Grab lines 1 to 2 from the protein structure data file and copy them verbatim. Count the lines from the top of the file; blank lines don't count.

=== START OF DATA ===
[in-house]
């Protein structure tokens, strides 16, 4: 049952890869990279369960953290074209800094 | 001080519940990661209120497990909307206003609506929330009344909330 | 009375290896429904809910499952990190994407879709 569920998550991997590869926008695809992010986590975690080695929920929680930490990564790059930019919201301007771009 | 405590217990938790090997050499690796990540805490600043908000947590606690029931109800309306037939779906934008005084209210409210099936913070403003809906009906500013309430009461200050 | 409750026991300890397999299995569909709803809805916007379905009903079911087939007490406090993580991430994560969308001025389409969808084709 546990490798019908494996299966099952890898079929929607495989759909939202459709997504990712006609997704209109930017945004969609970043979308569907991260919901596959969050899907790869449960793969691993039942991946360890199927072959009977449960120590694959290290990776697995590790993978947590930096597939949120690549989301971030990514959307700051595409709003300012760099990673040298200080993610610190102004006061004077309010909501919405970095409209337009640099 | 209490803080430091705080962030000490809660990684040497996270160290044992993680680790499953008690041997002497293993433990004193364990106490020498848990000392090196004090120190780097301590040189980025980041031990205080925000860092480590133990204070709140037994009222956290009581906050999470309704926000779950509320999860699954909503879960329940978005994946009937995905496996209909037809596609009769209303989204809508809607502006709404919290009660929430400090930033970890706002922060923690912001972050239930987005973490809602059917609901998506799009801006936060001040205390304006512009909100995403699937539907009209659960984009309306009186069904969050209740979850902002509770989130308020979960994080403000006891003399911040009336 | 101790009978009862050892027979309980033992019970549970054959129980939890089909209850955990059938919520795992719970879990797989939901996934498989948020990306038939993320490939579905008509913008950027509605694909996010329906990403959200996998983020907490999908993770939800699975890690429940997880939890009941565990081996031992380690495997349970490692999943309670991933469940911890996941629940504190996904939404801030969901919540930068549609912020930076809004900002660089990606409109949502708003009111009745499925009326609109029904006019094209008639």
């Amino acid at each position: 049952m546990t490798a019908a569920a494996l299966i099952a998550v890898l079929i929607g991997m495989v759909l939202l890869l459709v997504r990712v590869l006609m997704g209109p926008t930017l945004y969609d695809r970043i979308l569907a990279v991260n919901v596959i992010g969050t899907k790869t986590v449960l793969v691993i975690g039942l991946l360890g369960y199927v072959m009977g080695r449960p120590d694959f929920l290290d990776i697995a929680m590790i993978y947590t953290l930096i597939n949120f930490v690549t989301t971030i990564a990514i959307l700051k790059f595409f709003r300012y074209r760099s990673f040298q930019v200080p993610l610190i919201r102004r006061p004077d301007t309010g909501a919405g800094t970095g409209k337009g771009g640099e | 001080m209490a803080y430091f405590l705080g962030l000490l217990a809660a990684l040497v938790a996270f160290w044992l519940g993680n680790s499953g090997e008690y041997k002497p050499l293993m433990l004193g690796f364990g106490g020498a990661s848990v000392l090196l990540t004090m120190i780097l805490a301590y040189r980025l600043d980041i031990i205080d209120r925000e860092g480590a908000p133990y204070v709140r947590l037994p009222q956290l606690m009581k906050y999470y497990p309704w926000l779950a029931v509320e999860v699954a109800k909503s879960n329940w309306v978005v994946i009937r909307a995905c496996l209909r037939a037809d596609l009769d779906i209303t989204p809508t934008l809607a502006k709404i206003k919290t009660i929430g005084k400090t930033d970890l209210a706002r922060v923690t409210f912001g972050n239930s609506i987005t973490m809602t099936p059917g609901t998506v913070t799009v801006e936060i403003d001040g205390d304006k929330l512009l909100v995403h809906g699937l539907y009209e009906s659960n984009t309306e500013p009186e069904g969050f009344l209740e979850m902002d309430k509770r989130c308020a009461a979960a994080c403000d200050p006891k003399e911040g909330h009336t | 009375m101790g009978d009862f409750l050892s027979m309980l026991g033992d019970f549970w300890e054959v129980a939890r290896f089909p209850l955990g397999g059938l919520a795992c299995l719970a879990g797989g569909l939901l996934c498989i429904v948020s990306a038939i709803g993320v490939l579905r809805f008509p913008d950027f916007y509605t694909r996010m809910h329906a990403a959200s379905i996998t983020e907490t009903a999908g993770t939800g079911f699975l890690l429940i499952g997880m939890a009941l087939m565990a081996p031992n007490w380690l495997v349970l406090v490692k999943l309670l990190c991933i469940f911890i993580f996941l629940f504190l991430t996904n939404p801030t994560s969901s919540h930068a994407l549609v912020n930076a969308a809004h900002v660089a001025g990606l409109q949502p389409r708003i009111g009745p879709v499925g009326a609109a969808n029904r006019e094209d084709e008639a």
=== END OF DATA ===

[in-house]
């Protein structure tokens, strides 16, 4: 049952890869990279369960953290074209800094 | 001080519940990661209120497990909307206003609506929330009344909330 | 009375290896429904809910499952990190994407879709 569920998550991997590869926008695809992010986590975690080695929920929680930490990564790059930019919201301007771009 | 405590217990938790090997050499690796990540805490600043908000947590606690029931109800309306037939779906934008005084209210409210099936913070403003809906009906500013309430009461200050 | 409750026991300890397999299995569909709803809805916007379905009903079911087939007490406090993580991430994560969308001025389409969808084709 546990490798019908494996299966099952890898079929929607495989759909939202459709997504990712006609997704209109930017945004969609970043979308569907991260919901596959969050899907790869449960793969691993039942991946360890199927072959009977449960120590694959290290990776697995590790993978947590930096597939949120690549989301971030990514959307700051595409709003300012760099990673040298200080993610610190102004006061004077309010909501919405970095409209337009640099 | 209490803080430091705080962030000490809660990684040497996270160290044992993680680790499953008690041997002497293993433990004193364990106490020498848990000392090196004090120190780097301590040189980025980041031990205080925000860092480590133990204070709140037994009222956290009581906050999470309704926000779950509320999860699954909503879960329940978005994946009937995905496996209909037809596609009769209303989204809508809607502006709404919290009660929430400090930033970890706002922060923690912001972050239930987005973490809602059917609901998506799009801006936060001040205390304006512009909100995403699937539907009209659960984009309306009186069904969050209740979850902002509770989130308020979960994080403000006891003399911040009336 | 101790009978009862050892027979309980033992019970549970054959129980939890089909209850955990059938919520795992719970879990797989939901996934498989948020990306038939993320490939579905008509913008950027509605694909996010329906990403959200996998983020907490999908993770939800699975890690429940997880939890009941565990081996031992380690495997349970490692999943309670991933469940911890996941629940504190996904939404801030969901919540930068549609912020930076809004900002660089990606409109949502708003009111009745499925009326609109029904006019094209008639």